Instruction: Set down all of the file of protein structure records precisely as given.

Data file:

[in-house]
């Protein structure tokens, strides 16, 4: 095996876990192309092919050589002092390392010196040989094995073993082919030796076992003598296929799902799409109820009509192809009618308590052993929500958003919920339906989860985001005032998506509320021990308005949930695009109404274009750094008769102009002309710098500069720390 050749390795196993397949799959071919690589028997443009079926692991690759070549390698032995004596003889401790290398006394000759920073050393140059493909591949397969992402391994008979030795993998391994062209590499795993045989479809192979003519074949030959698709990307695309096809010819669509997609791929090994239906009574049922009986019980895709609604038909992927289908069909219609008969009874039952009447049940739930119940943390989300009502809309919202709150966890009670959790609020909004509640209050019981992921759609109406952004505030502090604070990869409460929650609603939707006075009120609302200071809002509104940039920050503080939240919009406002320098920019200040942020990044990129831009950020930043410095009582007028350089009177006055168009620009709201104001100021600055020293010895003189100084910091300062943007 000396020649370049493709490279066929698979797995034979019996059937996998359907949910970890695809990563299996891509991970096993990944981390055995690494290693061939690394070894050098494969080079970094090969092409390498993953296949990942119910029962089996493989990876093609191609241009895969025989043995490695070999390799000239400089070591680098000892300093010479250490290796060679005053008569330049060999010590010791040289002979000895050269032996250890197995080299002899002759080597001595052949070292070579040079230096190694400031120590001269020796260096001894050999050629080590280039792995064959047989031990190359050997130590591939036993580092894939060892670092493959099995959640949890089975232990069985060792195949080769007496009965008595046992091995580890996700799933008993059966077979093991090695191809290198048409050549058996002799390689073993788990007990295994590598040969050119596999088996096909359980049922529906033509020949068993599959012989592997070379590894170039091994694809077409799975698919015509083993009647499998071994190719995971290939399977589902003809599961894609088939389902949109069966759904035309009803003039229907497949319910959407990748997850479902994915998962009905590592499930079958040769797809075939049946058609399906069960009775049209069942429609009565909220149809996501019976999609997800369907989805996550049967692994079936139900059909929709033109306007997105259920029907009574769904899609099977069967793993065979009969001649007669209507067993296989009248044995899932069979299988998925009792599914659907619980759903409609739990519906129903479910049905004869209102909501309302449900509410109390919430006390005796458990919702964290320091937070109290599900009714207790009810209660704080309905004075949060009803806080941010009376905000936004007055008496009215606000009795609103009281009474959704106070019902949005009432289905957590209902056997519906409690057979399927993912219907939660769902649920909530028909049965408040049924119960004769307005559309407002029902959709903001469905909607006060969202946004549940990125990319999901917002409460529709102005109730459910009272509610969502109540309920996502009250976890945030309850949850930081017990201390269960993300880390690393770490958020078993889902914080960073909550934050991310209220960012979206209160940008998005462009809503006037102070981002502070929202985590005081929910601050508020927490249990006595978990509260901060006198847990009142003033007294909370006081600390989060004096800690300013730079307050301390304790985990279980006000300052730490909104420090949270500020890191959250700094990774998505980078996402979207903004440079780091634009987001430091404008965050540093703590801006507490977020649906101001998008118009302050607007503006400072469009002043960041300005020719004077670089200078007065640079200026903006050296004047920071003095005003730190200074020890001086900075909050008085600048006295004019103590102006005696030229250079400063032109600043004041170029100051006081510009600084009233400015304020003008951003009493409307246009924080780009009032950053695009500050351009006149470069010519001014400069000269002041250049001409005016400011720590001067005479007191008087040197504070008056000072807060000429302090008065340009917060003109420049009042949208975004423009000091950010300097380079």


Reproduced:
[in-house]
């Protein structure tokens, strides 16, 4: 095996876990192309092919050589002092390392010196040989094995073993082919030796076992003598296929799902799409109820009509192809009618308590052993929500958003919920339906989860985001005032998506509320021990308005949930695009109404274009750094008769102009002309710098500069720390 050749390795196993397949799959071919690589028997443009079926692991690759070549390698032995004596003889401790290398006394000759920073050393140059493909591949397969992402391994008979030795993998391994062209590499795993045989479809192979003519074949030959698709990307695309096809010819669509997609791929090994239906009574049922009986019980895709609604038909992927289908069909219609008969009874039952009447049940739930119940943390989300009502809309919202709150966890009670959790609020909004509640209050019981992921759609109406952004505030502090604070990869409460929650609603939707006075009120609302200071809002509104940039920050503080939240919009406002320098920019200040942020990044990129831009950020930043410095009582007028350089009177006055168009620009709201104001100021600055020293010895003189100084910091300062943007 000396020649370049493709490279066929698979797995034979019996059937996998359907949910970890695809990563299996891509991970096993990944981390055995690494290693061939690394070894050098494969080079970094090969092409390498993953296949990942119910029962089996493989990876093609191609241009895969025989043995490695070999390799000239400089070591680098000892300093010479250490290796060679005053008569330049060999010590010791040289002979000895050269032996250890197995080299002899002759080597001595052949070292070579040079230096190694400031120590001269020796260096001894050999050629080590280039792995064959047989031990190359050997130590591939036993580092894939060892670092493959099995959640949890089975232990069985060792195949080769007496009965008595046992091995580890996700799933008993059966077979093991090695191809290198048409050549058996002799390689073993788990007990295994590598040969050119596999088996096909359980049922529906033509020949068993599959012989592997070379590894170039091994694809077409799975698919015509083993009647499998071994190719995971290939399977589902003809599961894609088939389902949109069966759904035309009803003039229907497949319910959407990748997850479902994915998962009905590592499930079958040769797809075939049946058609399906069960009775049209069942429609009565909220149809996501019976999609997800369907989805996550049967692994079936139900059909929709033109306007997105259920029907009574769904899609099977069967793993065979009969001649007669209507067993296989009248044995899932069979299988998925009792599914659907619980759903409609739990519906129903479910049905004869209102909501309302449900509410109390919430006390005796458990919702964290320091937070109290599900009714207790009810209660704080309905004075949060009803806080941010009376905000936004007055008496009215606000009795609103009281009474959704106070019902949005009432289905957590209902056997519906409690057979399927993912219907939660769902649920909530028909049965408040049924119960004769307005559309407002029902959709903001469905909607006060969202946004549940990125990319999901917002409460529709102005109730459910009272509610969502109540309920996502009250976890945030309850949850930081017990201390269960993300880390690393770490958020078993889902914080960073909550934050991310209220960012979206209160940008998005462009809503006037102070981002502070929202985590005081929910601050508020927490249990006595978990509260901060006198847990009142003033007294909370006081600390989060004096800690300013730079307050301390304790985990279980006000300052730490909104420090949270500020890191959250700094990774998505980078996402979207903004440079780091634009987001430091404008965050540093703590801006507490977020649906101001998008118009302050607007503006400072469009002043960041300005020719004077670089200078007065640079200026903006050296004047920071003095005003730190200074020890001086900075909050008085600048006295004019103590102006005696030229250079400063032109600043004041170029100051006081510009600084009233400015304020003008951003009493409307246009924080780009009032950053695009500050351009006149470069010519001014400069000269002041250049001409005016400011720590001067005479007191008087040197504070008056000072807060000429302090008065340009917060003109420049009042949208975004423009000091950010300097380079």